If a human treats the light coming through the Ames aperture as indicating a rectangular room (even when it's physically possible that there exist light coming through the aperture that is not caused by a rectangular room) there is a perfectly natural sense in which a human is assuming that every such light projection must be from a rectangular room.

    The terminological point comes up when EPists want to claim that perception does not involve assumptions. EPists mean something by "assumptions" that differs from what cognitivists are likely to mean by "assumptions".

    There are other issues that come up in the analysis of the Ames room, but the terminological issues are there as well.

    I just received my copy of Turvey, Shaw, Reed, & Mace's "Ecological laws ..." Section 2 begins with the comment "It is not obvious that Fodor and Pylyshyn are addressing the same subject matter as Gibson and the proponents of his ecological approach." What I am driving at is that this kind of comment cuts both ways. TSRM can complain that F&P miss their mark in their criticisms. But, F&P can also complain that EPists miss their mark win their criticicms. In this case, EPists might miss by criticizing a notion of "assumption" that is not always invoked by cognitivists. (I expect that cognitivists sometimes do invoke stronger notions of "assumptions" as well and those will have to be addressed in due course, but there is this weak sense as well. Sometimes they are called "implicit assumptions", even though the explication of them is up fro grabs.)

    But, the point is that two can play the "You miss the mark game." I'm trying to articulate the differences vis a vis assumptions.

  5. There's clearly plenty of incommensurability; but it's not just in vocabulary, but mostly in mechanism. You might want to describe Runeson's Ames Room account in terms of assumptions, but you'd be missing the point if you did.

  6. So, EPists are sometimes missing the point when they reject cognitivist "assumptions". Cognitivists don't always mean by it what Runeson, et al., sometime think they do.

    Or, you could see my point as trying to find points of consensus, namely, that there is a certain reading of "assumption" where Runeson and cognitivists can agree that assumptions are in play. Only, you don't seem to want to have anything to do with this.

    I know that there is more to Runeson's analysis, but I've from the very beginning complained about it that it does not appear to be robust. I've yet to hear the analysis extended to the pac-man case.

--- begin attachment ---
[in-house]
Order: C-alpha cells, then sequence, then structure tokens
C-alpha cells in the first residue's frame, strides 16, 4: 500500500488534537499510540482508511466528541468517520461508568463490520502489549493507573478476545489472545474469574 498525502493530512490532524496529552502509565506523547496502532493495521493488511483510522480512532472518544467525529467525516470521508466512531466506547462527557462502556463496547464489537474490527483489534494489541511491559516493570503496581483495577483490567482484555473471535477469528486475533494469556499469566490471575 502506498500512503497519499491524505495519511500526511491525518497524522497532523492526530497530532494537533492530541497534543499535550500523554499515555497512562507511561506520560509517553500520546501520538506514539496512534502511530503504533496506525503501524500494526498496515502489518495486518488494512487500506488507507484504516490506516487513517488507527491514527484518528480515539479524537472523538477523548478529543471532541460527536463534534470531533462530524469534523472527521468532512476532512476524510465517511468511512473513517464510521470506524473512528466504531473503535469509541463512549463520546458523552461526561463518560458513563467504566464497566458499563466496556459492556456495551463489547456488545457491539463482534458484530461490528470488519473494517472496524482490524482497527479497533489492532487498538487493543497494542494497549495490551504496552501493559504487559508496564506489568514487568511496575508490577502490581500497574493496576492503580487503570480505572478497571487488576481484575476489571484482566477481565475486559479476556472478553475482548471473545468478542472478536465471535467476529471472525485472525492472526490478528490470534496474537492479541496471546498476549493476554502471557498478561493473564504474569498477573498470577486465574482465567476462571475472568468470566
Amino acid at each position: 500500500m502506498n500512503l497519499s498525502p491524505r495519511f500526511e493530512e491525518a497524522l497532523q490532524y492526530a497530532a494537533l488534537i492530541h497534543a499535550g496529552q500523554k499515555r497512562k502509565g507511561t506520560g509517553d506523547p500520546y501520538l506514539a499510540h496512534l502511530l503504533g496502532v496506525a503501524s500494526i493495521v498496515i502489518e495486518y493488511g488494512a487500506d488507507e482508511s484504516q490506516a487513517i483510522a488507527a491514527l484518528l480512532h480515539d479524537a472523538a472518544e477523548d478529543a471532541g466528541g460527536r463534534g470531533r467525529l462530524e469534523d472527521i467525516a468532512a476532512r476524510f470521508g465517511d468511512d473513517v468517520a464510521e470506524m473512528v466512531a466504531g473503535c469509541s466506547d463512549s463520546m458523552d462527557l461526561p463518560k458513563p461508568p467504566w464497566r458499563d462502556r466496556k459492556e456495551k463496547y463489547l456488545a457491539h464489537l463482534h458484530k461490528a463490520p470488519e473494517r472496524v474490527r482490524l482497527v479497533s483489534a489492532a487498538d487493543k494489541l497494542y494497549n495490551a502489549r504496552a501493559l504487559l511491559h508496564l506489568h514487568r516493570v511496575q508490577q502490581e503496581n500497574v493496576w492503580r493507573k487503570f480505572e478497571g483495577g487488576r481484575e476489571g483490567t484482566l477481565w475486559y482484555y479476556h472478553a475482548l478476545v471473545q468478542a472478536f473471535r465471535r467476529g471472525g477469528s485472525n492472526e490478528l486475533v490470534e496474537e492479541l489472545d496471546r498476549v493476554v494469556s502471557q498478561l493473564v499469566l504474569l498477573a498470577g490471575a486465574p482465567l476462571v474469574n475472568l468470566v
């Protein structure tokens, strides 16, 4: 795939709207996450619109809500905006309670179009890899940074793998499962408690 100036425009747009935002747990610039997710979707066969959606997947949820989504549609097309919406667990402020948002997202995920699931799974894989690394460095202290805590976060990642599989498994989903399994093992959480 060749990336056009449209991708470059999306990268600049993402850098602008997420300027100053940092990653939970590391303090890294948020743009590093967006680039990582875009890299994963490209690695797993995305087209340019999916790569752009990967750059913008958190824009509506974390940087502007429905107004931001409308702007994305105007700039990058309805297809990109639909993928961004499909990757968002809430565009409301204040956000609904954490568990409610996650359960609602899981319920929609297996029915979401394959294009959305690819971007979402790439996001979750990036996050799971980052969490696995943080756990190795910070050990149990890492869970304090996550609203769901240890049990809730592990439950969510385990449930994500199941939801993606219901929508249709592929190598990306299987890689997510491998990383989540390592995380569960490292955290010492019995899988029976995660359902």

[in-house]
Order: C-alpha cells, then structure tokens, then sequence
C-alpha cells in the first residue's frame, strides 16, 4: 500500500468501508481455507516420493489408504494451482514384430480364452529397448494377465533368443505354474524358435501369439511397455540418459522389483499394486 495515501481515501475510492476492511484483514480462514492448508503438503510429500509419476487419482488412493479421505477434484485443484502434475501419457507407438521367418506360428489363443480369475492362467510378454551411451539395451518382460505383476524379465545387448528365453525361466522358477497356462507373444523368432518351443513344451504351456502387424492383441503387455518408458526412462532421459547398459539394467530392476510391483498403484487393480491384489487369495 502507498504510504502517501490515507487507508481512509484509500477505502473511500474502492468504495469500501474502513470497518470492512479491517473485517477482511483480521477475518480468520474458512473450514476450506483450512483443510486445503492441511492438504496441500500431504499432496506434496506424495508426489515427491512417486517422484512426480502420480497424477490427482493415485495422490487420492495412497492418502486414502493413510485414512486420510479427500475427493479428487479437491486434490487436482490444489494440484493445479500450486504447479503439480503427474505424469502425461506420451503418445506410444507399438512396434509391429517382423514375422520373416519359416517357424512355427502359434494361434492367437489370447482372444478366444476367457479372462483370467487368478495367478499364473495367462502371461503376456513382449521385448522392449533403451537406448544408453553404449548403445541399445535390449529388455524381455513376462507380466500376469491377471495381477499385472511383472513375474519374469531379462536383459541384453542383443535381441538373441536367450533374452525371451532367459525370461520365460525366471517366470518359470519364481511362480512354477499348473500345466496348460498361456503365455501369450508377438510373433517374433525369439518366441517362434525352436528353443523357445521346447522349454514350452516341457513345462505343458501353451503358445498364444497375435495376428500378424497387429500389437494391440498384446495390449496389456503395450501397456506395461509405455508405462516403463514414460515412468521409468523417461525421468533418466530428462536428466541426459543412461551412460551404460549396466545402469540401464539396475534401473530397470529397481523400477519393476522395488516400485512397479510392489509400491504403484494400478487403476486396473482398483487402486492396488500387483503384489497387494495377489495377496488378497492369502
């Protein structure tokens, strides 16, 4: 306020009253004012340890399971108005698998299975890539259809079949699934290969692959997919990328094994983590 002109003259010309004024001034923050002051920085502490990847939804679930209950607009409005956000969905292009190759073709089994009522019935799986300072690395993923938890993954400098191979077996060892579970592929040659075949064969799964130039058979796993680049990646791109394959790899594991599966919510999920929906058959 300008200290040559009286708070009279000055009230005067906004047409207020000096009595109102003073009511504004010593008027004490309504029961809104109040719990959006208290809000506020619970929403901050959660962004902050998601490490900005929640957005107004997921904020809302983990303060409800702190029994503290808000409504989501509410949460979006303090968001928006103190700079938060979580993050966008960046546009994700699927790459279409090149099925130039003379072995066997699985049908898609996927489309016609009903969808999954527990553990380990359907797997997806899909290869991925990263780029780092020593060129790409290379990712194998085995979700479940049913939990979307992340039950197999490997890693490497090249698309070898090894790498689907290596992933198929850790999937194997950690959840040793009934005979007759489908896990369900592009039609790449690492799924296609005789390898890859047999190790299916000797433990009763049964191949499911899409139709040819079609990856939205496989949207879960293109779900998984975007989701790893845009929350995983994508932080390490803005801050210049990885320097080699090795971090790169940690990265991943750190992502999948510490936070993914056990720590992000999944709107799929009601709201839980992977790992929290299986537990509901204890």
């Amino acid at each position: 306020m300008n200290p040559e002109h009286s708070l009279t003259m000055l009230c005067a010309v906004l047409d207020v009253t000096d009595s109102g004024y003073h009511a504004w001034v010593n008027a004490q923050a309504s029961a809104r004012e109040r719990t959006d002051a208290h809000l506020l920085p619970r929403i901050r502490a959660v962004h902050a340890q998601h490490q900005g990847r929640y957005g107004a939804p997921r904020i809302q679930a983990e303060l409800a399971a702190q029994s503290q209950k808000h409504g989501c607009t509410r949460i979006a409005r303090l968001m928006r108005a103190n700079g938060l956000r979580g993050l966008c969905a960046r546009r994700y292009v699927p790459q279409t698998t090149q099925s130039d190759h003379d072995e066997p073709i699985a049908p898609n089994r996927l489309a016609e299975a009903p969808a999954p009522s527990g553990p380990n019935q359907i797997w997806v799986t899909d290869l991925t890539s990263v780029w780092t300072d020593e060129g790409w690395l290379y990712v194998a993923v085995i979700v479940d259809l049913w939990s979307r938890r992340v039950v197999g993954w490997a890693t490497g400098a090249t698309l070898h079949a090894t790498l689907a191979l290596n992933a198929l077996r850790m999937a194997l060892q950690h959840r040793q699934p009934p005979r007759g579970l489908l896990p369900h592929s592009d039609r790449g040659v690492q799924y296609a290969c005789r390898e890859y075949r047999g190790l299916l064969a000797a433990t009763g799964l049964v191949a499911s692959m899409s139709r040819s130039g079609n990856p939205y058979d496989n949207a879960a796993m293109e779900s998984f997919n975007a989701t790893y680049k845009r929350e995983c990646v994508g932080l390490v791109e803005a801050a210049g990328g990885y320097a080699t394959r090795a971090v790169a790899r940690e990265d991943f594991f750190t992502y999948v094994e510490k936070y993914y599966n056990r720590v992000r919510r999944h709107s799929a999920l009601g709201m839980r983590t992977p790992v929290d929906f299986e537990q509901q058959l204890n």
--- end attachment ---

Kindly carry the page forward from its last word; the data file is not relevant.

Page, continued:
I've also left open the door that there are other objections to it. For example, I'm curious as to how one constrains the information to be extracted from the environment. This is the Fodor & Pylyshyn, "shoe problem". But, the solution to this, you say, is in the TSRM paper, which I'm just starting.

  7. Personally, I don't think the situation is symmetrical. Most of the eco-psych people I know are way better versed in good-old-fashioned cognitive psychology than the reverse, because we mostly went through it before encountering Gibson. But yes, that said, there are misunderstandings both ways.

    But also; I think that any reading of 'assumption' that gets Runeson and the cognitivists under it's wing is missing the point Runeson was making, by quite a long way.

    I'm thinking about the amodal completion: the current direction is there's nothing 'amodal' about it.

  8. It sounds plausible that EP folks know more cognitive than cognitive folks know EP.

    But, I've just finished a post on how TSRM, (1981), don't know their Fodor, (1975). And, it's not some minor point. Most cognitivist types know that Fodor, (1975), thinks that there is an innate language of thought. TSRM ... apparently not. But, those were early days for Fodor, (1975). That'll be up in a week or two.

    I don't really get why amodal completion is called "amodal completion" or even that much about how it differs from modal completion. But, I also don't get how one gets the Gibsonian information of a circle from the pac-man whose "mouth" is occluded...

  9. I'm not sure either, hence I haven't tried to explain it yet. But I think Runeson's Ames Room analysis will apply and it will be based in information (modal, not amodal). This is ticking in the back of my head, so keep reminding me :)

    I do know why it's referred to as amodal: the assumption is you are 'filling in' something that you aren't currently in perceptual contact with (ie you can't see the occluded bit); the completion is thus not based in any sensory modality, hence amodal. My hunch right now is that Runeson's analysis of the information that is actually there plus smart detection that doesn't cope with (the generally irrelevant) equivalent configuration answers this question too.

    Looking forward to the laws paper post!

  10. The TSRM paper is interesting, but it appears that they are *not* going to solve Fodor and Pylyshyn's "shoe"-shoe problem. Instead, they are going to argue that F&P have a comparable problem.

    I think I have about seven posts before I get to TSRM.